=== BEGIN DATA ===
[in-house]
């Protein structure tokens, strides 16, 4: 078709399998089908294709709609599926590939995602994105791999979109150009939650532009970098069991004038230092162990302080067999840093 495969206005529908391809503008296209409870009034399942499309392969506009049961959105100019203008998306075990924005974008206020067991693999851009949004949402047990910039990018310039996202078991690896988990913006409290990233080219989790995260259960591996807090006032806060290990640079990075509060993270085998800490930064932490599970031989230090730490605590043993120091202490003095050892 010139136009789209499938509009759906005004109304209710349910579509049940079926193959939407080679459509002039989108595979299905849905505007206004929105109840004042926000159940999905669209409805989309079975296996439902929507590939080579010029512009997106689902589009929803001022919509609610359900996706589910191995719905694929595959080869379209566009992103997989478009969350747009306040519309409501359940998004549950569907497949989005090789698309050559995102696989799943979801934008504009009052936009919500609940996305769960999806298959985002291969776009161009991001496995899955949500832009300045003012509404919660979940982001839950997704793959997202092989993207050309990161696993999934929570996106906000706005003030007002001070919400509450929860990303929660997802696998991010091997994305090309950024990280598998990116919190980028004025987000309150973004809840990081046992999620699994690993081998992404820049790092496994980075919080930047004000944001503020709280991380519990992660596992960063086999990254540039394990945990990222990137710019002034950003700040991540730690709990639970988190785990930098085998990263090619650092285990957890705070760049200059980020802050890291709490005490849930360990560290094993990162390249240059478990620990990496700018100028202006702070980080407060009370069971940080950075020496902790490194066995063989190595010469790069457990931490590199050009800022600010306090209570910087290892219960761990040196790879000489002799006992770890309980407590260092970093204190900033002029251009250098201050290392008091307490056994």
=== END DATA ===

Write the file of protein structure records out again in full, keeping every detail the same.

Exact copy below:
[in-house]
């Protein structure tokens, strides 16, 4: 078709399998089908294709709609599926590939995602994105791999979109150009939650532009970098069991004038230092162990302080067999840093 495969206005529908391809503008296209409870009034399942499309392969506009049961959105100019203008998306075990924005974008206020067991693999851009949004949402047990910039990018310039996202078991690896988990913006409290990233080219989790995260259960591996807090006032806060290990640079990075509060993270085998800490930064932490599970031989230090730490605590043993120091202490003095050892 010139136009789209499938509009759906005004109304209710349910579509049940079926193959939407080679459509002039989108595979299905849905505007206004929105109840004042926000159940999905669209409805989309079975296996439902929507590939080579010029512009997106689902589009929803001022919509609610359900996706589910191995719905694929595959080869379209566009992103997989478009969350747009306040519309409501359940998004549950569907497949989005090789698309050559995102696989799943979801934008504009009052936009919500609940996305769960999806298959985002291969776009161009991001496995899955949500832009300045003012509404919660979940982001839950997704793959997202092989993207050309990161696993999934929570996106906000706005003030007002001070919400509450929860990303929660997802696998991010091997994305090309950024990280598998990116919190980028004025987000309150973004809840990081046992999620699994690993081998992404820049790092496994980075919080930047004000944001503020709280991380519990992660596992960063086999990254540039394990945990990222990137710019002034950003700040991540730690709990639970988190785990930098085998990263090619650092285990957890705070760049200059980020802050890291709490005490849930360990560290094993990162390249240059478990620990990496700018100028202006702070980080407060009370069971940080950075020496902790490194066995063989190595010469790069457990931490590199050009800022600010306090209570910087290892219960761990040196790879000489002799006992770890309980407590260092970093204190900033002029251009250098201050290392008091307490056994």